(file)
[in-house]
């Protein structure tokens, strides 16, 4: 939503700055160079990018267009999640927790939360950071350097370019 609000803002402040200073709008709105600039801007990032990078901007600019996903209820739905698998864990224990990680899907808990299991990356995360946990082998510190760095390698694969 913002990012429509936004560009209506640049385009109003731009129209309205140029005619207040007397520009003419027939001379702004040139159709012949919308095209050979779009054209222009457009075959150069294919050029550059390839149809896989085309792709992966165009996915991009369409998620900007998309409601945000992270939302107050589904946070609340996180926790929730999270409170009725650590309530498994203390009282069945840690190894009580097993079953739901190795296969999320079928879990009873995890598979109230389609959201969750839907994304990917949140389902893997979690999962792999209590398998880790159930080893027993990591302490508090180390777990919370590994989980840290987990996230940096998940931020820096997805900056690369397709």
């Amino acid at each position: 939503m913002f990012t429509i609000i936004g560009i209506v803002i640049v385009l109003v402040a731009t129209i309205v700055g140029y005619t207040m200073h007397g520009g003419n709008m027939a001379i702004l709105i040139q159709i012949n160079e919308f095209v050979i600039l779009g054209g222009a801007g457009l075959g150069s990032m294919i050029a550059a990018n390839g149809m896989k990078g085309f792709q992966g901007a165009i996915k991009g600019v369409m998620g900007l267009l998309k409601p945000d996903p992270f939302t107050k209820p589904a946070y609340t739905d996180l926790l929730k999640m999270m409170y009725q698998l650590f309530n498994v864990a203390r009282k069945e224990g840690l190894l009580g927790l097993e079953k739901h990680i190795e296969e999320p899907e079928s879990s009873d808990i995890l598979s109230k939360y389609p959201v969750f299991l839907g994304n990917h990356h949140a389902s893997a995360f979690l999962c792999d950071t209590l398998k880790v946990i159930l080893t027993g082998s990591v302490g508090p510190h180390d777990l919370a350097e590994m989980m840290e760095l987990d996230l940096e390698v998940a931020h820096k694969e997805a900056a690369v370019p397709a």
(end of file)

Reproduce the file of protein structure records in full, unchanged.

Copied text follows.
[in-house]
């Protein structure tokens, strides 16, 4: 939503700055160079990018267009999640927790939360950071350097370019 609000803002402040200073709008709105600039801007990032990078901007600019996903209820739905698998864990224990990680899907808990299991990356995360946990082998510190760095390698694969 913002990012429509936004560009209506640049385009109003731009129209309205140029005619207040007397520009003419027939001379702004040139159709012949919308095209050979779009054209222009457009075959150069294919050029550059390839149809896989085309792709992966165009996915991009369409998620900007998309409601945000992270939302107050589904946070609340996180926790929730999270409170009725650590309530498994203390009282069945840690190894009580097993079953739901190795296969999320079928879990009873995890598979109230389609959201969750839907994304990917949140389902893997979690999962792999209590398998880790159930080893027993990591302490508090180390777990919370590994989980840290987990996230940096998940931020820096997805900056690369397709």
């Amino acid at each position: 939503m913002f990012t429509i609000i936004g560009i209506v803002i640049v385009l109003v402040a731009t129209i309205v700055g140029y005619t207040m200073h007397g520009g003419n709008m027939a001379i702004l709105i040139q159709i012949n160079e919308f095209v050979i600039l779009g054209g222009a801007g457009l075959g150069s990032m294919i050029a550059a990018n390839g149809m896989k990078g085309f792709q992966g901007a165009i996915k991009g600019v369409m998620g900007l267009l998309k409601p945000d996903p992270f939302t107050k209820p589904a946070y609340t739905d996180l926790l929730k999640m999270m409170y009725q698998l650590f309530n498994v864990a203390r009282k069945e224990g840690l190894l009580g927790l097993e079953k739901h990680i190795e296969e999320p899907e079928s879990s009873d808990i995890l598979s109230k939360y389609p959201v969750f299991l839907g994304n990917h990356h949140a389902s893997a995360f979690l999962c792999d950071t209590l398998k880790v946990i159930l080893t027993g082998s990591v302490g508090p510190h180390d777990l919370a350097e590994m989980m840290e760095l987990d996230l940096e390698v998940a931020h820096k694969e997805a900056a690369v370019p397709a």